The grey market is growing rapidly. There are currently about 15 million people over the age of 50 in the UK, and according to Age Concern, this is set to increase to one-third of the population by 2020. Many have retired with comfortable pensions and no mortgage, meaning this age group also holds 80% of the nation's personal wealth, and 40% of the nation's disposable income - spending £205b each year, according to advertising agency Millennium Direct.
Despite the fact that the term "grey pound" has been around since the 1970s, marketers in all sectors are only just beginning to realise the true potential of this market, and how to target it effectively.
So how are hoteliers faring in this battle for the grey pound? Seeing as this customer base is just itching to spend its huge disposable income on leisure, the industry should be cashing in. However, it seems real progress has been made only over the last couple of years. One of the main problems has been that the hotel industry, like many other sectors, has been basing marketing activities on outdated and stereotypical views. Indeed, the unflattering term "grey" that's still used to describe this market speaks volumes. The fact is that over-50s don't want to be seen as the grey-haired old dears that marketers have historically depicted.
Pamela Carvell, chairman of the Hotel Marketing Association, says: "There are a lot of people who are retired, financially happy, but not that old. Over-50s can be very active - in fact they hold the largest number of gym memberships. People like to keep fit and enjoy their retirement. They definitely don't want to be the typical elderly couple with grey hair walking along a beach. The key is trying to talk to this market without being patronising. And this is something that some hotels still have to wake up to."
One of the most experienced organisations at arranging leisure breaks for the over-50s is services group Saga. Mark Taylor, marketing director at Swallow Hotels, says he has taken heed of its experiences. "They found out that you can't lump all over-50s together. You need to think of three separate age groups - 50-59, 60-65 and over-65s. People in their fifties are not interested in going on a cruise with older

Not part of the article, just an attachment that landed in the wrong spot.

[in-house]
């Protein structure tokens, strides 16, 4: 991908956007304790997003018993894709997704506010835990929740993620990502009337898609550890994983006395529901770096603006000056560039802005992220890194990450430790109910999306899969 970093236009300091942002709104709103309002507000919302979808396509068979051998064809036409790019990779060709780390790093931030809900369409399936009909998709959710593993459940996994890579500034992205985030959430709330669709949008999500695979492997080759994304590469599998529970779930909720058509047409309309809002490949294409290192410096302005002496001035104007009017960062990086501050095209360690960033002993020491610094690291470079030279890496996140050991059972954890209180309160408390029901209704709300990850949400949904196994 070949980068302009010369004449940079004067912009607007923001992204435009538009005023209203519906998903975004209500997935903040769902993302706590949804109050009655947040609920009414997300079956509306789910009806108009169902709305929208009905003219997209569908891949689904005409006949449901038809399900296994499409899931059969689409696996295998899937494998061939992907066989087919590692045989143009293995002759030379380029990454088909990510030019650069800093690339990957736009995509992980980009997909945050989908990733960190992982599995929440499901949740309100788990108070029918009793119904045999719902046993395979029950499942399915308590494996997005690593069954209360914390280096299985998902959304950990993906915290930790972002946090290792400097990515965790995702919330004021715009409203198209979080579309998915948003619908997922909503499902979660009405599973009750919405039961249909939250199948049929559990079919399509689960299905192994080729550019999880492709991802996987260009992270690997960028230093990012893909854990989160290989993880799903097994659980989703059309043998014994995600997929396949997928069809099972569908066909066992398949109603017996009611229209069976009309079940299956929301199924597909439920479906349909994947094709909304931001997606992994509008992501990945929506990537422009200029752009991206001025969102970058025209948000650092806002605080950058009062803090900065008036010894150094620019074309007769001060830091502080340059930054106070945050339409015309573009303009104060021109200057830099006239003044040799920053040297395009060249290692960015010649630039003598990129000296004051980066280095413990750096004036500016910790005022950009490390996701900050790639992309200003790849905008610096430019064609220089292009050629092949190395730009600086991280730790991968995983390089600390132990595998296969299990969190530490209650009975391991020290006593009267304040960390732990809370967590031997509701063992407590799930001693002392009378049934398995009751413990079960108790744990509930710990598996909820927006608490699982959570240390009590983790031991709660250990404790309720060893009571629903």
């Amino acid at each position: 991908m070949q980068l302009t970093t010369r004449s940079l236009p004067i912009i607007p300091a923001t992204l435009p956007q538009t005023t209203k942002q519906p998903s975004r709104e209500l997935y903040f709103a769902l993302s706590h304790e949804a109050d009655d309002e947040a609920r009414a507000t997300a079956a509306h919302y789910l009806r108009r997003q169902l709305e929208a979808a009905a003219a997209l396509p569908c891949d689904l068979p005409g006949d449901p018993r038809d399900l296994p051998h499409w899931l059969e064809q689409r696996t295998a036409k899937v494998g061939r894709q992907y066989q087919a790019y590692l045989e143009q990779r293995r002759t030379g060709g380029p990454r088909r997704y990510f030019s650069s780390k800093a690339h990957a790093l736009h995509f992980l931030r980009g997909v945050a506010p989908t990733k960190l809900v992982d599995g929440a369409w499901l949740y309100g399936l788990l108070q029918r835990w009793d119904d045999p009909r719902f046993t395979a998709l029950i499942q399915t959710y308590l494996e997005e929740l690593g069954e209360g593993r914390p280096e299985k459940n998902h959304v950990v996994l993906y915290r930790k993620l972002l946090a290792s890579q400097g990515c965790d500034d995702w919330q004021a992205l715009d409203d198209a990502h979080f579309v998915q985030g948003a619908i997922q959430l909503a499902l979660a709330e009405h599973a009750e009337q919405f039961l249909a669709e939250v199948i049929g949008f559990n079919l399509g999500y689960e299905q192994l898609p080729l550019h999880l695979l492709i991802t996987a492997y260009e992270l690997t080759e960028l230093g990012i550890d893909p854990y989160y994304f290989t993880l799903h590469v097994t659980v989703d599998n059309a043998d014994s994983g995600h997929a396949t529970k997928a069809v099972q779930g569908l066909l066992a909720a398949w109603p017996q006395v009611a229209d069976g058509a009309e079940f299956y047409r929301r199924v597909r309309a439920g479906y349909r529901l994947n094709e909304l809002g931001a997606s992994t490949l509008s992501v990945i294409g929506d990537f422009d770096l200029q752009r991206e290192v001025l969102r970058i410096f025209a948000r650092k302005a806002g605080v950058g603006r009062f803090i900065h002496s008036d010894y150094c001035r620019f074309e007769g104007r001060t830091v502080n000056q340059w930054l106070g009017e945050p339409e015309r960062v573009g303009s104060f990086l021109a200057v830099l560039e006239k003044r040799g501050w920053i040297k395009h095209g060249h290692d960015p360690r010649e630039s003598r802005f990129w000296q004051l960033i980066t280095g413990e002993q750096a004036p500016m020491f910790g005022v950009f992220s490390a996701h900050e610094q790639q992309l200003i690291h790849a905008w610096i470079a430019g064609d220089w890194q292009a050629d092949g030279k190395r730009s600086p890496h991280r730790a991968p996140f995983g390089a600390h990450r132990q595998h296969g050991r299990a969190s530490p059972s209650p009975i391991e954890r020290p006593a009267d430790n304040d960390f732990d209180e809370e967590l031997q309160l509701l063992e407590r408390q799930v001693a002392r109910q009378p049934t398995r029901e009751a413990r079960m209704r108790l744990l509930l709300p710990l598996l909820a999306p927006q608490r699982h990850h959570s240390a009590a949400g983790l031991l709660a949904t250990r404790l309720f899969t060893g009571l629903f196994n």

people," he says.
Some characteristics tend to span all mature customers, however. Although many are quite affluent, these customers also know how they want to spend their money and have a higher regard for service levels than other age groups. "Demands can be high," says Carvell. "Customers have been around longer and are looking to get better value in terms of extra recognition and better service. When we retire we lose the status of our job title, so personal recognition can be important. This is a very discerning customer base which appreciates style and the smaller touches."
Derek Picot, general manager at five-star Knightsbridge hotel Jumeirah Carlton Tower, agrees that mature guests appreciate higher levels of service. "Special service touches that build the guest experience include closing curtains at sunset or turning down and cleaning the room after the guest has left for dinner," he says.
The good news is that if you get service right, you could win long-term custom. Research by website travelsupermarket.com has found that the grey market has greater brand loyalty. The website's channels manager, Alexis Garrick, says: "The over-50s market doesn't shop around as much as other groups might. Once they like and value a brand, this market can be extremely loyal and can generate a great deal of repeat business."
As many people in this market are retired, they have time on their hands. This flexibility poses some great opportunities for hotels to fill their books during lean periods. Carvell says: "Every hotel has a major occupancy problem on Sundays, so with older customers often taking four or five short breaks a year there are real opportunities to shift weekend offers to Saturday and Sunday rather than Friday and Saturday. Retired people often have complete flexibility over the check-in and check-out times."
Midweek leisure breaks can also appeal. However, Taylor says customers won't accept paying full price for a midweek stay. "Although the over-50s have a lot of money to spend, they're still very price-conscious and want a good deal. For midweek breaks you still have to offer a much lower rate," he says.
As with any age group, people have different budgets, so hotels need to provide a good spread of deals. Swallow Hotels, which offers leisure break rates from £35-£110 per person for an overnight bed and breakfast stay, is looking at introducing a standard senior discount on all leisure break rates. "Train companies have an over-55 rate and this is something we're researching with a view to offering a similar discount scheme," says Taylor.
Hilton already offers discounts through a deal it provides via Saga. Tony Orme, director of leisure marketing at Hilton International, says this market is an increasingly important segment for the hotel chain. "A few years ago Hilton recognised there was a greater demand for leisure provision for the over-50s market. For the last three years we've had an exclusive partnership with Saga whereby Hilton is the preferred leisure hotel brand in the UK and Europe. The ongoing partnership allows Saga customers access to preferred rates at Hilton hotels through Saga brochures, while Hilton provides a best-rate guarantee," he says.